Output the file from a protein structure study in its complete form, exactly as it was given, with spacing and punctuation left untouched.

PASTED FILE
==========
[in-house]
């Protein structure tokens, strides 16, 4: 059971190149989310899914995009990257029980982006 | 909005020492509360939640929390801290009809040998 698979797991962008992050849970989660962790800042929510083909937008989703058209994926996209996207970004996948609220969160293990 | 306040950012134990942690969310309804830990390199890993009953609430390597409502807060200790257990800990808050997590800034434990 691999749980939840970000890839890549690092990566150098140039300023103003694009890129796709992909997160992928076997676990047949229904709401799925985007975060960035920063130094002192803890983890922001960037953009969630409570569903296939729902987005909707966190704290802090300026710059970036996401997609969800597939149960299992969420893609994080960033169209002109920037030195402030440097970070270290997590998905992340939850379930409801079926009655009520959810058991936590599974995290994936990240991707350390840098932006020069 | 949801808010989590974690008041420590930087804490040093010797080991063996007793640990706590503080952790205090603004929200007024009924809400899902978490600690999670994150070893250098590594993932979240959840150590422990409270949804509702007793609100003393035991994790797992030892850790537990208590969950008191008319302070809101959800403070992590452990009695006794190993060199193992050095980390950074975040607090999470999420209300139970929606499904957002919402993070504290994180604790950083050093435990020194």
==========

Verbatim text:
[in-house]
């Protein structure tokens, strides 16, 4: 059971190149989310899914995009990257029980982006 | 909005020492509360939640929390801290009809040998 698979797991962008992050849970989660962790800042929510083909937008989703058209994926996209996207970004996948609220969160293990 | 306040950012134990942690969310309804830990390199890993009953609430390597409502807060200790257990800990808050997590800034434990 691999749980939840970000890839890549690092990566150098140039300023103003694009890129796709992909997160992928076997676990047949229904709401799925985007975060960035920063130094002192803890983890922001960037953009969630409570569903296939729902987005909707966190704290802090300026710059970036996401997609969800597939149960299992969420893609994080960033169209002109920037030195402030440097970070270290997590998905992340939850379930409801079926009655009520959810058991936590599974995290994936990240991707350390840098932006020069 | 949801808010989590974690008041420590930087804490040093010797080991063996007793640990706590503080952790205090603004929200007024009924809400899902978490600690999670994150070893250098590594993932979240959840150590422990409270949804509702007793609100003393035991994790797992030892850790537990208590969950008191008319302070809101959800403070992590452990009695006794190993060199193992050095980390950074975040607090999470999420209300139970929606499904957002919402993070504290994180604790950083050093435990020194």